Clubhouse Users in China Say Service Appears to Be Blocked

Users of red-hot social media platform Clubhouse in China said they were unable to use the app on Monday, after an explosion of discussions over the weekend on taboo topics from Taiwan to Xinjiang.

Reports of users being unable to use the invite-only, audio-based app appeared on other social-media platforms such as Tencent Holdings Ltd.’s WeChat and Sina Corp.’s microblogging platform Weibo. On Twitter, which is blocked in China, users claiming to be in the country posted screenshots of Clubhouse’s home screen saying that an error had occurred and that a secure connection to the server could not be made.

Clubhouse had erupted among Chinese users over the weekend, with thousands joining discussions on contentious subjects undisturbed by Beijing’s censors.

On the app, where users host informal conversations, Chinese-speaking communities from around the world gathered to discuss China-Taiwan relations and the prospects of unification, and to share their knowledge and experience of Beijing’s crackdown on Muslim Uighurs in the far west region of Xinjiang.

“While years ago, censors might have waited until something disruptive happened, it appears authorities would rather in this case shut down this new cross-border civic space before it becomes widely available,” said Graham Webster of the Stanford University Cyber Policy Center. “The brief, highly limited opening provided a glimpse of the on line public sphere Chinese citizens enjoyed in the late 2000s before it was gradually but steadily eroded by government-enforced controls.”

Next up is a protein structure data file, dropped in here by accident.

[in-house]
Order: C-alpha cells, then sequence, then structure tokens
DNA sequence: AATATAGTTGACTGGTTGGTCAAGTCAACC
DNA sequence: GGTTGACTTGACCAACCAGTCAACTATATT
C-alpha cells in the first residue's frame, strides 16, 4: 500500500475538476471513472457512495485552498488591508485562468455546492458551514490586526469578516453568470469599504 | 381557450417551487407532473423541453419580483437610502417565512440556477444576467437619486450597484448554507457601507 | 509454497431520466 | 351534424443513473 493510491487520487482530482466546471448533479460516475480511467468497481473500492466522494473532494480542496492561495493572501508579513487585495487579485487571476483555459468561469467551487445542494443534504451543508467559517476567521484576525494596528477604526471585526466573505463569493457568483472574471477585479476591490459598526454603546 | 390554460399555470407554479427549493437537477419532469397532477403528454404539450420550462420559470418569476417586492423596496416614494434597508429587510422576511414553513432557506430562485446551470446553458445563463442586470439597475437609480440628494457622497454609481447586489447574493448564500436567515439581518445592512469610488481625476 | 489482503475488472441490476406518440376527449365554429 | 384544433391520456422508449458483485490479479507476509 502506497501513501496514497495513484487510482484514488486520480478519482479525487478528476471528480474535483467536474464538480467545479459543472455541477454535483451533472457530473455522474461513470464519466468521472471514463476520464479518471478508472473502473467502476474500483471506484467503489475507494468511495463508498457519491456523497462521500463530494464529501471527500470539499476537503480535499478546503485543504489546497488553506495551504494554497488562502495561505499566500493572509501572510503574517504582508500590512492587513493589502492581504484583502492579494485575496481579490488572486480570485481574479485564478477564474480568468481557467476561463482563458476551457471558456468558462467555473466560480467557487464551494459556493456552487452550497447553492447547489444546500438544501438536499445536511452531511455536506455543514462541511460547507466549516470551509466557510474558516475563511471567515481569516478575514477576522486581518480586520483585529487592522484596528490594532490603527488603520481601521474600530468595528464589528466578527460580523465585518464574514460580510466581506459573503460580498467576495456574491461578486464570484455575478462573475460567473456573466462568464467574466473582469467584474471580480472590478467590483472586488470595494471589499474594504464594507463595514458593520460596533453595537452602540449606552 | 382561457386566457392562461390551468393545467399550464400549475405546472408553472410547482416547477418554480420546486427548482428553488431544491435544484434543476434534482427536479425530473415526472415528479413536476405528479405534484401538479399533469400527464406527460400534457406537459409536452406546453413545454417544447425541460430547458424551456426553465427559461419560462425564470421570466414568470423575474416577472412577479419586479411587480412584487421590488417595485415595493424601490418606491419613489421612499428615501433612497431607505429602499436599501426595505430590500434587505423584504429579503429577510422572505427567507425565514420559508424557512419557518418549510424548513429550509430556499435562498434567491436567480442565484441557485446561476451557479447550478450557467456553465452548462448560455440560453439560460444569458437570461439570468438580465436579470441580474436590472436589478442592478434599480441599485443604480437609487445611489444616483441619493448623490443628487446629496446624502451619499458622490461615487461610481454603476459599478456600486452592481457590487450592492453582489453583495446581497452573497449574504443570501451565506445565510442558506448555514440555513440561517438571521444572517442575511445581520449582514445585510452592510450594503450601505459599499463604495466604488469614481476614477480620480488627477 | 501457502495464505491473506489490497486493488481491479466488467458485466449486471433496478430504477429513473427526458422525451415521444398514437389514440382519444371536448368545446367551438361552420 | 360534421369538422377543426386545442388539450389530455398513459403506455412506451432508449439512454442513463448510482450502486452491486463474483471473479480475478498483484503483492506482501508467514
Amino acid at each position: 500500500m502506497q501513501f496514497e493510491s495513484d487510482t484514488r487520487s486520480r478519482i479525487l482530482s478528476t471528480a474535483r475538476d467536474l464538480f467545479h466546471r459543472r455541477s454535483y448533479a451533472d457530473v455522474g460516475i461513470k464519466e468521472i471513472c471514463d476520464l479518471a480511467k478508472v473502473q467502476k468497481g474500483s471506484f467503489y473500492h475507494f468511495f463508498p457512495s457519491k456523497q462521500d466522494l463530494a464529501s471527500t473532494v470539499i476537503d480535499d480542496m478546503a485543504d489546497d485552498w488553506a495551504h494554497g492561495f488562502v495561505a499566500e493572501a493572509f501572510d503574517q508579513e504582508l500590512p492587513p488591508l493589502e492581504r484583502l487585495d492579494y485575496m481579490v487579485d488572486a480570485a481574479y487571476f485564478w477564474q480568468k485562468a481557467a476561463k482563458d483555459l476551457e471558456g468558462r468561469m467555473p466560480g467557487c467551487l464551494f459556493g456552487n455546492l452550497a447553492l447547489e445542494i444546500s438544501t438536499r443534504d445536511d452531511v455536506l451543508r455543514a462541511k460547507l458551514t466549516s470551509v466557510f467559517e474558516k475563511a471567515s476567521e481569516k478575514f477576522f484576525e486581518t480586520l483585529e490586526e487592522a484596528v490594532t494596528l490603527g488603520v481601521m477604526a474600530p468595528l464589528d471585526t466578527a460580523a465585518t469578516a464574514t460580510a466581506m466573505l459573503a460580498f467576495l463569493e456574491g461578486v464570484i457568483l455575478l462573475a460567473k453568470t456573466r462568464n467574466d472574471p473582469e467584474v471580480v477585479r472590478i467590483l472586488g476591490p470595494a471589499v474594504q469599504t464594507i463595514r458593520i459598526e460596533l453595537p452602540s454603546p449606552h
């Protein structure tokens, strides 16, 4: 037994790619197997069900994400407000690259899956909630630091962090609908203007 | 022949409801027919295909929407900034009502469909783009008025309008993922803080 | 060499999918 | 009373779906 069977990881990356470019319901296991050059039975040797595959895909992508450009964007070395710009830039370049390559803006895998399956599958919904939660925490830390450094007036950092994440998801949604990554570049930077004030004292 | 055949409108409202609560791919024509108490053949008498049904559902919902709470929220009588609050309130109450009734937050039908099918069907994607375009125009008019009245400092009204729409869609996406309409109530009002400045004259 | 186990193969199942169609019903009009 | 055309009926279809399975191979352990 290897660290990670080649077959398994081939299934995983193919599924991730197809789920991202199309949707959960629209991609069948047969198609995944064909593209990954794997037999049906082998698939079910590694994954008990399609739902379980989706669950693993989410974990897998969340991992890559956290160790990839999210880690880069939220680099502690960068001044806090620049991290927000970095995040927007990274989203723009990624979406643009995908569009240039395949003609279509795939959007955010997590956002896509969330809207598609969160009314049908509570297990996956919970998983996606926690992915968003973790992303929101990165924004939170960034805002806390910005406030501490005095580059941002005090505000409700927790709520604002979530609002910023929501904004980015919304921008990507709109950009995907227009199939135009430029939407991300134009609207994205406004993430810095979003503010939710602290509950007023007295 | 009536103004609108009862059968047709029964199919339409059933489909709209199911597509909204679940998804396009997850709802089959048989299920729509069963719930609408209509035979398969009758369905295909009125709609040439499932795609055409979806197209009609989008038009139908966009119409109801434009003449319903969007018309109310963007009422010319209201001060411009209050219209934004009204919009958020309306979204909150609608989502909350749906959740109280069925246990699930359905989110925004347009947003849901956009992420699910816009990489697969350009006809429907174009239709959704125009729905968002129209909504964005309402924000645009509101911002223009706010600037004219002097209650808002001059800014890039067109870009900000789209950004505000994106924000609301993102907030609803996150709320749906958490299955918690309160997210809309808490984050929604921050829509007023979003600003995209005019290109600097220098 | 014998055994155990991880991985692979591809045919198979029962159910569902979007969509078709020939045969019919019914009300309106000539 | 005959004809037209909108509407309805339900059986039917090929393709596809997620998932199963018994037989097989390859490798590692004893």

Foreign Ministry spokesman Wang Wenbin told reporters on Tuesday that he’s not aware of the specific situation relating to Clubhouse, adding that China’s government regulates the online space in accordance to its rules and regulations. Beijing is resolute in opposing external interference, Wang also said.

The Communist Party-backed Global Times on Monday criticized the growing popularity of Clubhouse, citing some Chinese users as saying political discussions on the platform were often one-sided and that pro-Chinese voices were easily suppressed.

Until mainland-based users began experiencing technical difficulties, Clubhouse was gaining traction in mainland China. The hashtag #Clubhouse attracted more than 51 million views on Weibo, while the question “Why Clubhouse is so popular” generated hundreds of answers on Zhihu, a Chinese Q&A site. The surge in interest also created a new business, as dozens of stores on Alibaba’s online marketplaces appeared to be selling invitation codes to the app for as much as 288 yuan ($44.60) each.

The company did not immediately respond to a request seeking comment.

©2021 Bloomberg L.P.

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